Ian Blackford, the SNP Westminster Leader, said it all when he quipped: “I was under the impression that this was questions to the PM.”
At PMQs this week, Theresa May failed to answer almost every question that was put to her, which leaves one wondering why this theatrical spectacle is still continued.
Asked about the worry felt by the constituents of Oxford West and Abingdon about leaving the single market and how this would affect the local economy, Theresa May decided to accuse MP Layla Moran of providing misinformation to her constituents about Brexit. May claimed that the Tories are seeking a deal that “gives us access to the single market” – not something that has been announced as part of the Government’s confusing position on Brexit, but presumably that doesn’t matter.
When quizzed on the damning UN report detailing that the UK actively discriminates against disabled people through cuts, Theresa May claimed that “those who are most in need” are receiving help, and that the support they are providing has “actually increased”. Must all be in the UN’s imagination, then – not to mention the imaginations of disability charities, my esteemed colleague James Moore, and those processing Freedom of Information requests. The fact that the DWP was told to “discriminate” against claimants with mental health conditions is obviously part of May’s utopian plan to help out those in need.
On the next question, Theresa May refused to accept that a 1 per cent pay increase for police officers and prison officers, with 2.9 per cent inflation, was in fact a real terms pay cut. She went on to say that, actually, police officers had actually enjoyed a 32 per cent increase over the past seven years.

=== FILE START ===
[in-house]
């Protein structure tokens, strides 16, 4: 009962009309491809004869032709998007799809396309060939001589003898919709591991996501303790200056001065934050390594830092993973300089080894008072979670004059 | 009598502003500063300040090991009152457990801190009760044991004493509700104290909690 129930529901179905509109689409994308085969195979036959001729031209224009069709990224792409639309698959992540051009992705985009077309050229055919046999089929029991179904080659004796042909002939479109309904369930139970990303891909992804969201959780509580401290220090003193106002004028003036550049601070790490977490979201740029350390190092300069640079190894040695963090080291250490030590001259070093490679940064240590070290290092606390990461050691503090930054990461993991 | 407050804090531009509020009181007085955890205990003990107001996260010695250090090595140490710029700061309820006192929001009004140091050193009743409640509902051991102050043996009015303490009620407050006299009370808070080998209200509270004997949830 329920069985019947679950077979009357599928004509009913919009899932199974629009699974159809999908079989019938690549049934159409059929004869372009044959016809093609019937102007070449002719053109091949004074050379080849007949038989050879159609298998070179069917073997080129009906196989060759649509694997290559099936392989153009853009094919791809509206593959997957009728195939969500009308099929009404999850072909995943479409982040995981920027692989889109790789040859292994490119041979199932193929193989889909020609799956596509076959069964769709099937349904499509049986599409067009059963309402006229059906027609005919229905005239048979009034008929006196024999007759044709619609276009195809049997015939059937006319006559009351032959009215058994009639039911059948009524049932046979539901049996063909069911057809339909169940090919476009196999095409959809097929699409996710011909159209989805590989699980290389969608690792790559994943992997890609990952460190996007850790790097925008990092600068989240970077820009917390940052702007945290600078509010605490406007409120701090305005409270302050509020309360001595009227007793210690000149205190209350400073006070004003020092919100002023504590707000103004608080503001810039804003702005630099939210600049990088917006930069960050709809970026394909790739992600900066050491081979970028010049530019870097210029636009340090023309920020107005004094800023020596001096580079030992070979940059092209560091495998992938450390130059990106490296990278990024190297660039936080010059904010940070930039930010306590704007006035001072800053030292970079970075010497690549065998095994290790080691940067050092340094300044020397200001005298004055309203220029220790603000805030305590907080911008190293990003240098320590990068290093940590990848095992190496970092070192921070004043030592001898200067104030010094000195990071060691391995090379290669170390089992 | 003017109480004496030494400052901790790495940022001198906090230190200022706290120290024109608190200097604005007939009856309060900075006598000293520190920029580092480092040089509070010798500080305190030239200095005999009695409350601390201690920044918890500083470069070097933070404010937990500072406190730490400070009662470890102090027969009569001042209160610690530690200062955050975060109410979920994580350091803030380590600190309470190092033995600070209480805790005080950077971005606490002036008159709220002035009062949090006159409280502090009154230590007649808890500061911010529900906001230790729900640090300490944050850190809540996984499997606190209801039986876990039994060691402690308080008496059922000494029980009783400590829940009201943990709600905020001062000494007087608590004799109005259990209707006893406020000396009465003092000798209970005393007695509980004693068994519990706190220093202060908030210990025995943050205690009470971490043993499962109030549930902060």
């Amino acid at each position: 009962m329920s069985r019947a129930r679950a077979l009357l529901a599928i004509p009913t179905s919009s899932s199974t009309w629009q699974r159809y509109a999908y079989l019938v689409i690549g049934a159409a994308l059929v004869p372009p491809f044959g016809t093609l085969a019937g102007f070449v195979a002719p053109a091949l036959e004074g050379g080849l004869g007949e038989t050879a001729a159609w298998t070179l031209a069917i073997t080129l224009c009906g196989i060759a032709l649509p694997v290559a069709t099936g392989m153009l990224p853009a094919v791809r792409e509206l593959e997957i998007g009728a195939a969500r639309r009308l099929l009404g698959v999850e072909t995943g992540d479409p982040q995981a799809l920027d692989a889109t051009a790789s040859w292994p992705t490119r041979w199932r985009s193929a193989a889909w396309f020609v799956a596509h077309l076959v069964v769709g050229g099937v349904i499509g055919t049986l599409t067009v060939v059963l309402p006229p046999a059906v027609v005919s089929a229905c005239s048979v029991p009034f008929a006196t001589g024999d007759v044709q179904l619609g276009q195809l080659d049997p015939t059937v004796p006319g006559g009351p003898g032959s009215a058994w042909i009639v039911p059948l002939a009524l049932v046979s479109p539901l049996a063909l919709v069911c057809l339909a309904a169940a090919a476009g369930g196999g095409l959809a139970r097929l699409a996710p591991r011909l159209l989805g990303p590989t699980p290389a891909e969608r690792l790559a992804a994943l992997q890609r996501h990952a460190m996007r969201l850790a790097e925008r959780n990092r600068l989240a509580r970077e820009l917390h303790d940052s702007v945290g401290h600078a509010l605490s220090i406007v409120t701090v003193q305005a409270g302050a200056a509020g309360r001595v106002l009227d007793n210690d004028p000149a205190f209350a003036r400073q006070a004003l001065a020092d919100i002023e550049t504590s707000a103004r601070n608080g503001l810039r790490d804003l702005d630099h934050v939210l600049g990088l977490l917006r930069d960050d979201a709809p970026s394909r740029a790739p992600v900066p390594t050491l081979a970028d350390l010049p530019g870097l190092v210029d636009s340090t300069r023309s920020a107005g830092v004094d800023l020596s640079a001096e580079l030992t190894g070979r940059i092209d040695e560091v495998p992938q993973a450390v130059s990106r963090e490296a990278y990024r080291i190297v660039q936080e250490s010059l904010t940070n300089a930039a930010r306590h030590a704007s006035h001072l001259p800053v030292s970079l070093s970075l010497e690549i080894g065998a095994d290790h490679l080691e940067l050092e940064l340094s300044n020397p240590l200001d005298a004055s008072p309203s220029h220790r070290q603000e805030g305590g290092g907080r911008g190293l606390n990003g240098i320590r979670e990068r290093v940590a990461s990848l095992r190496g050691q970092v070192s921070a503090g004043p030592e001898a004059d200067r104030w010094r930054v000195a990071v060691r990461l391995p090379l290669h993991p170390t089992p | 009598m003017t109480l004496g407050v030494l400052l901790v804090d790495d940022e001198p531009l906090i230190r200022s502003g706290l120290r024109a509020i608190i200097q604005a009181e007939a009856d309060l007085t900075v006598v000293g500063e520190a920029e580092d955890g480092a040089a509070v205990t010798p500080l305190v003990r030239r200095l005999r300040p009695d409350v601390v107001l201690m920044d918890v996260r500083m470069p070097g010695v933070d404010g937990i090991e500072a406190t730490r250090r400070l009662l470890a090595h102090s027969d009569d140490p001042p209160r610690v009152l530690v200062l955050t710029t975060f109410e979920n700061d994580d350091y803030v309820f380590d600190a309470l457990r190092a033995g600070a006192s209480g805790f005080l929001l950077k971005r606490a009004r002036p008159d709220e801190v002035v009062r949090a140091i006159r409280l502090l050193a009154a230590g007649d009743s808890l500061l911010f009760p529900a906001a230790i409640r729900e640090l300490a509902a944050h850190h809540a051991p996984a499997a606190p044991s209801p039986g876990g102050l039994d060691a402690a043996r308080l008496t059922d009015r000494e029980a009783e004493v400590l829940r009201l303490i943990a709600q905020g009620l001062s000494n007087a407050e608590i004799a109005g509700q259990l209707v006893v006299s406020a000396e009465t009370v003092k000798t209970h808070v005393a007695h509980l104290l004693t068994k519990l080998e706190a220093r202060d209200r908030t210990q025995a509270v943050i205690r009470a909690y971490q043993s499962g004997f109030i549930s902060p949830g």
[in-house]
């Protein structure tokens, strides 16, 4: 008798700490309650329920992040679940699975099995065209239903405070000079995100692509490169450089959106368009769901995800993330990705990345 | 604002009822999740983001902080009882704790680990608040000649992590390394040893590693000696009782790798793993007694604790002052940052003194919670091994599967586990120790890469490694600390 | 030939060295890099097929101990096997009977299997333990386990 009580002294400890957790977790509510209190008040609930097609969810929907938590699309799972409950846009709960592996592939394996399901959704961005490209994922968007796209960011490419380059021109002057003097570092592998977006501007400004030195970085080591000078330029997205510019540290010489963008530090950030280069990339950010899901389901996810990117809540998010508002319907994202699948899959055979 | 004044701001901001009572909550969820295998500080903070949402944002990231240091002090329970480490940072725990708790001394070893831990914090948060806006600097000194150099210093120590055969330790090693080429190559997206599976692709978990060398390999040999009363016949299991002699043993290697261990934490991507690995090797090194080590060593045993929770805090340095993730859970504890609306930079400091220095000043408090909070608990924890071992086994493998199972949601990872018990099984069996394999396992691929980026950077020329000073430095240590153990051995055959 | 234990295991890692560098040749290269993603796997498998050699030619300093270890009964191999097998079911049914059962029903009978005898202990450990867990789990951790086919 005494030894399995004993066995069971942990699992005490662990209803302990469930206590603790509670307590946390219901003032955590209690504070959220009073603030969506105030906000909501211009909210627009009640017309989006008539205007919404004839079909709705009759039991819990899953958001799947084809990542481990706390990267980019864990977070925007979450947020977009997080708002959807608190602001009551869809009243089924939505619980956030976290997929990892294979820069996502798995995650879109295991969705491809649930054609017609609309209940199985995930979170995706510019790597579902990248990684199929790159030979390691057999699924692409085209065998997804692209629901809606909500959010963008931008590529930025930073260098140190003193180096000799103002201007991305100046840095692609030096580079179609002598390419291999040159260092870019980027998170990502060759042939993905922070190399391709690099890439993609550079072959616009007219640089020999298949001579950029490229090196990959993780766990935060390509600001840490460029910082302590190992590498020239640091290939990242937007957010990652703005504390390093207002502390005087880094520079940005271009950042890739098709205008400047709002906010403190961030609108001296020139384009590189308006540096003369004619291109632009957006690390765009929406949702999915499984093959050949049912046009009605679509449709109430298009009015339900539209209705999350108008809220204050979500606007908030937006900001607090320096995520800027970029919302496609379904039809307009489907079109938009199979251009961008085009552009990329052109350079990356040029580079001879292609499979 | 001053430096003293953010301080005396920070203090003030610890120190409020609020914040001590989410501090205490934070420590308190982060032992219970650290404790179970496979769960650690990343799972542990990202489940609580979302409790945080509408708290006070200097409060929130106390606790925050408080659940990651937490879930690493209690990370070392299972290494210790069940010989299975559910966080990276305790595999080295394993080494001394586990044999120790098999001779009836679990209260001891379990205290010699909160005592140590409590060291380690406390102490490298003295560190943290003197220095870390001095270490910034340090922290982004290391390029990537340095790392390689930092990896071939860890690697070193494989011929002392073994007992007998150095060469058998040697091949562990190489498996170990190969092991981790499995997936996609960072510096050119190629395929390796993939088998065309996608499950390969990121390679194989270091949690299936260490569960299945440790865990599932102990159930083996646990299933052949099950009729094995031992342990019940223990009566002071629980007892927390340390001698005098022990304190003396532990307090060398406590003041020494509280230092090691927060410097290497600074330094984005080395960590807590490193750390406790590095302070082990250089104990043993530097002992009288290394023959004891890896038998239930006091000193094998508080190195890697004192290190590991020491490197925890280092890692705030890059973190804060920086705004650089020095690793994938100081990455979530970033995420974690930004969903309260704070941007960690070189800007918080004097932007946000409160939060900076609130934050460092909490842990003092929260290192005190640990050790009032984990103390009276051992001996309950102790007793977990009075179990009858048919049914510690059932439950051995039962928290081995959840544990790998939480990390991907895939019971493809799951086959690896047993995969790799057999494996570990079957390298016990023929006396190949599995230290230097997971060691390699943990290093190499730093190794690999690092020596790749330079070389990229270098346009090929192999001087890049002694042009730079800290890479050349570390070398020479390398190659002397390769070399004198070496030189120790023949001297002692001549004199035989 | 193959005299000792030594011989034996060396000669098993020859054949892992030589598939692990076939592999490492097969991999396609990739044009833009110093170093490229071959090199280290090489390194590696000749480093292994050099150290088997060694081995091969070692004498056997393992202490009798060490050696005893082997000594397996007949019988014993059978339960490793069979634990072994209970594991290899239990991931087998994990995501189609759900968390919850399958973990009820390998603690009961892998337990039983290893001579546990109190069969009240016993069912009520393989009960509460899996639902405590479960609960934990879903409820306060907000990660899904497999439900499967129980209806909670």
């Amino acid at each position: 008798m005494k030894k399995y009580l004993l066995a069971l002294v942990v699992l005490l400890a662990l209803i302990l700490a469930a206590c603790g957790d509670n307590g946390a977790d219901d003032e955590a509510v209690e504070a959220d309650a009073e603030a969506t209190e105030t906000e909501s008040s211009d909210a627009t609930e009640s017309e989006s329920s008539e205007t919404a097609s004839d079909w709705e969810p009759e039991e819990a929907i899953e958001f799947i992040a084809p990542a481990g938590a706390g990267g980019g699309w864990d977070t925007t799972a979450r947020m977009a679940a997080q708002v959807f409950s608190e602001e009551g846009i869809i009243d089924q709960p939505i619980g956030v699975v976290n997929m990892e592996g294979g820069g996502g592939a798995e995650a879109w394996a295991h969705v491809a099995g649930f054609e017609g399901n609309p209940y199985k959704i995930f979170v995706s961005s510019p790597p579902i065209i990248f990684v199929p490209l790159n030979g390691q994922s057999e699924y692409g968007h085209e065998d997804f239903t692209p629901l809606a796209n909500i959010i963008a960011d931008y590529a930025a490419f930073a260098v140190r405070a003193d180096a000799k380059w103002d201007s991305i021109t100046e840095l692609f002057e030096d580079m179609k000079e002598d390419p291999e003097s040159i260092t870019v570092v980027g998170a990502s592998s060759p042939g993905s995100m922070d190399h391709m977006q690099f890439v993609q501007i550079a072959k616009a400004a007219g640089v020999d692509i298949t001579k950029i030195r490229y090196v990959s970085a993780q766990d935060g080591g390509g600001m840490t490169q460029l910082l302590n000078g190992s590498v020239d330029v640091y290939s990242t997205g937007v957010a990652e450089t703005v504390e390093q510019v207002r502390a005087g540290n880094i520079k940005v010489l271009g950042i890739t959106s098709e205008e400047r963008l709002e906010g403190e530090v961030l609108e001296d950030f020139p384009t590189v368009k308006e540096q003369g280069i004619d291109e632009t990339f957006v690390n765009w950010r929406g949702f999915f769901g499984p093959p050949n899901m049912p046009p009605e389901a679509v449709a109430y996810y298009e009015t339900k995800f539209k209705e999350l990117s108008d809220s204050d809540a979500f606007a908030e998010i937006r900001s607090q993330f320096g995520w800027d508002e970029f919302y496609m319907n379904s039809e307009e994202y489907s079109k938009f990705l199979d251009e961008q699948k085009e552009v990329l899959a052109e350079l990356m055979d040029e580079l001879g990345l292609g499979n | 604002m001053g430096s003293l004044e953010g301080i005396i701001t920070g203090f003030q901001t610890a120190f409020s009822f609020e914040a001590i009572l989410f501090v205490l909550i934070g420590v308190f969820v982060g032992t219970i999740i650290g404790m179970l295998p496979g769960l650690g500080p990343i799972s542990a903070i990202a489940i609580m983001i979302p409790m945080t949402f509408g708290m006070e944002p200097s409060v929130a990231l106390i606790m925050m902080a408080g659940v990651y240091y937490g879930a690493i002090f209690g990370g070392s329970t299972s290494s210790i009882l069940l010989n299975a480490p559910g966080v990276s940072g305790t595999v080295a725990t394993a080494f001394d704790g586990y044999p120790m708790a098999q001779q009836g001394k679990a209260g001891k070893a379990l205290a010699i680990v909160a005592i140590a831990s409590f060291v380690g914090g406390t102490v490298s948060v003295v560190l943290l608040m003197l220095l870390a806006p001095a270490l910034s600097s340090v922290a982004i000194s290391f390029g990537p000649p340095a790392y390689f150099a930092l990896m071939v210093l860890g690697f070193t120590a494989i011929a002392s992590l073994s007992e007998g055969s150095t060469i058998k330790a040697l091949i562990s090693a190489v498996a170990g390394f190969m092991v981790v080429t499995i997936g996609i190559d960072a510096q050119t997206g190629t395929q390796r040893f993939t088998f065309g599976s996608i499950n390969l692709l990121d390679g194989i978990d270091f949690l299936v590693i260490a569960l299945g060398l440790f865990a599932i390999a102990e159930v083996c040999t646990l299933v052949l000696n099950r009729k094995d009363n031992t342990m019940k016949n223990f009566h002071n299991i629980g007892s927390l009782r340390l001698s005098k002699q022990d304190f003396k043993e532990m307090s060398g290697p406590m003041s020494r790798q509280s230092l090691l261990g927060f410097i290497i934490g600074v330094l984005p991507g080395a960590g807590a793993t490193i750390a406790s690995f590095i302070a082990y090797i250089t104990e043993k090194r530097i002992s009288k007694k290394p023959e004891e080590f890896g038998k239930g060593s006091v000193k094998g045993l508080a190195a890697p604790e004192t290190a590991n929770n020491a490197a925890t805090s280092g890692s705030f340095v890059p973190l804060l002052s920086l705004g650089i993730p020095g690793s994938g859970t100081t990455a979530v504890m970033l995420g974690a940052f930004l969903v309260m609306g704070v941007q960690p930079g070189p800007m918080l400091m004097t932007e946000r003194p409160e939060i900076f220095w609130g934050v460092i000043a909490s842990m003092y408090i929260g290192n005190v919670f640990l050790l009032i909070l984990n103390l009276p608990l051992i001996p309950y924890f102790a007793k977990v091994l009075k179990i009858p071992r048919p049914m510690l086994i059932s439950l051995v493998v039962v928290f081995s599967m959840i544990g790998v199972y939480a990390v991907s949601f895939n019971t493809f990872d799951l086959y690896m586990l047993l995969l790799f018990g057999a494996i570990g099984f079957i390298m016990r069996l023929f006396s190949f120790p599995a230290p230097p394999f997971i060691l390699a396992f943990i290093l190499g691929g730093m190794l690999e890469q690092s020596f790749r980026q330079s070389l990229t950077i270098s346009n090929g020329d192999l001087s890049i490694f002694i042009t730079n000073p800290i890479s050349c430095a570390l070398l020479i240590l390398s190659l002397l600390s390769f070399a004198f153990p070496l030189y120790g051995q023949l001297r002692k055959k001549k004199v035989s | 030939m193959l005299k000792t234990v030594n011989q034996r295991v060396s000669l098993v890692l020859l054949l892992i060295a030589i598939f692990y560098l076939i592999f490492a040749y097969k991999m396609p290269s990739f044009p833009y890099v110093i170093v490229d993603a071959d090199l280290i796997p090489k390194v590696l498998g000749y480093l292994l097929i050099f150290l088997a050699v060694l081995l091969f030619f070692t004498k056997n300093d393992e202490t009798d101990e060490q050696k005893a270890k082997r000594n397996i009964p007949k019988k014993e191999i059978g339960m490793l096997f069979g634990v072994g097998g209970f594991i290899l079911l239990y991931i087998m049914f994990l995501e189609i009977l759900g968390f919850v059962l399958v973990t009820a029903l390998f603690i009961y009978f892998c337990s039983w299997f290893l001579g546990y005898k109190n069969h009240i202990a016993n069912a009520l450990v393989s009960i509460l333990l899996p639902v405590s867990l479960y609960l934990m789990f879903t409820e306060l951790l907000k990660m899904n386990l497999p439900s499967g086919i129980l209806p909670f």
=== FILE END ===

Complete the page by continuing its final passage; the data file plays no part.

I’m sure it will come as a shock to many police officers on the beat that they’ve “never had it better”, particularly considering over 20,000 of their jobs have been slashed (as well as there being 7,000 fewer prison officers). She then failed to guarantee that there would be no further police and prison officer cuts. Transparency really isn’t one of May’s fortes.
Corbyn continued by asking what has happened to the average person’s bank account over the past seven years, which, to her due, she did answer. May detailed that the average person is £1,000 better off due to tax allowances. I’m sure many people will be sitting at home wondering if their extra grand has gotten lost in the post.
Getting a proper answer or some form of acknowledgement that there may be an issue for even one single person in the country during a period of protracted austerity and a skydiving pound has become a rarity for Theresa May. She seems to be under the impression that she is not accountable to the people in this country, and that she can continue to hide what the Government is doing behind rhetoric while the public sit at home and nod.
Criticism is justified on both sides of the benches when it comes to the lack of discussion on Brexit. One wonders if they think by not talking about it, we will forget that it’s happening. With talks being stalled for an extra week and two major votes through Parliament this week, you would think it would be worth mentioning.
Alas, only Layla Moran got a brief word in edgeways on the subject.
During the general election, it was widely publicised that Theresa May rarely engaged with a member of the public who wasn’t a paid-up member of the Conservatives – you’d think that perhaps, after all of that criticism, she’d have changed her tune. This is how Corbyn swiped many of her votes, after all. But it appears that the Prime Minister has simply retreated further into her shell, with her fingers firmly wedged in her ears.
If Theresa May does remain in her position until 2022, then we have an awful lot of answer-free PMQs to sit through until the next general election.
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